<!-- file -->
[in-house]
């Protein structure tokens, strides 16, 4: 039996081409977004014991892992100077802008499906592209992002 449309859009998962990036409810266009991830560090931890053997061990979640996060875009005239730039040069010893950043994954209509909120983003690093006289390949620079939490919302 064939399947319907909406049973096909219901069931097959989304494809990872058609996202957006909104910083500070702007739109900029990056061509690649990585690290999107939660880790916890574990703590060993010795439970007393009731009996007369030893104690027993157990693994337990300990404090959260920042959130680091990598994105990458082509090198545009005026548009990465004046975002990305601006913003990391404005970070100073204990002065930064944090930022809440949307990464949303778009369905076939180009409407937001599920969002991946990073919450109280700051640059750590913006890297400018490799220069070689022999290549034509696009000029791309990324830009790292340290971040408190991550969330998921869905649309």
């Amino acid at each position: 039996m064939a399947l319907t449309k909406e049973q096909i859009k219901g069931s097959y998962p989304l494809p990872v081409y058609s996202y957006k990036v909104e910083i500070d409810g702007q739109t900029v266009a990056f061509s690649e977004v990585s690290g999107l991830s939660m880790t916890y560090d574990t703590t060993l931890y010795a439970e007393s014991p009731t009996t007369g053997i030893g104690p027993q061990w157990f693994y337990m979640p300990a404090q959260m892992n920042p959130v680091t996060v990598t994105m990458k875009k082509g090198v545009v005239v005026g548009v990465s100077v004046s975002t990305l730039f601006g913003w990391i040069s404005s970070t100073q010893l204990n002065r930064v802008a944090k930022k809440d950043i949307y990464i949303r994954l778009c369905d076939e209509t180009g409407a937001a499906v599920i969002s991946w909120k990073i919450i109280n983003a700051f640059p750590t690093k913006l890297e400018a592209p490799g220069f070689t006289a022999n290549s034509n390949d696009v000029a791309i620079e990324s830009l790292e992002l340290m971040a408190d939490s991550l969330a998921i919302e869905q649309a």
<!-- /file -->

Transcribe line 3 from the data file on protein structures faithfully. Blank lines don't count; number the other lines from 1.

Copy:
């Amino acid at each position: 039996m064939a399947l319907t449309k909406e049973q096909i859009k219901g069931s097959y998962p989304l494809p990872v081409y058609s996202y957006k990036v909104e910083i500070d409810g702007q739109t900029v266009a990056f061509s690649e977004v990585s690290g999107l991830s939660m880790t916890y560090d574990t703590t060993l931890y010795a439970e007393s014991p009731t009996t007369g053997i030893g104690p027993q061990w157990f693994y337990m979640p300990a404090q959260m892992n920042p959130v680091t996060v990598t994105m990458k875009k082509g090198v545009v005239v005026g548009v990465s100077v004046s975002t990305l730039f601006g913003w990391i040069s404005s970070t100073q010893l204990n002065r930064v802008a944090k930022k809440d950043i949307y990464i949303r994954l778009c369905d076939e209509t180009g409407a937001a499906v599920i969002s991946w909120k990073i919450i109280n983003a700051f640059p750590t690093k913006l890297e400018a592209p490799g220069f070689t006289a022999n290549s034509n390949d696009v000029a791309i620079e990324s830009l790292e992002l340290m971040a408190d939490s991550l969330a998921i919302e869905q649309a």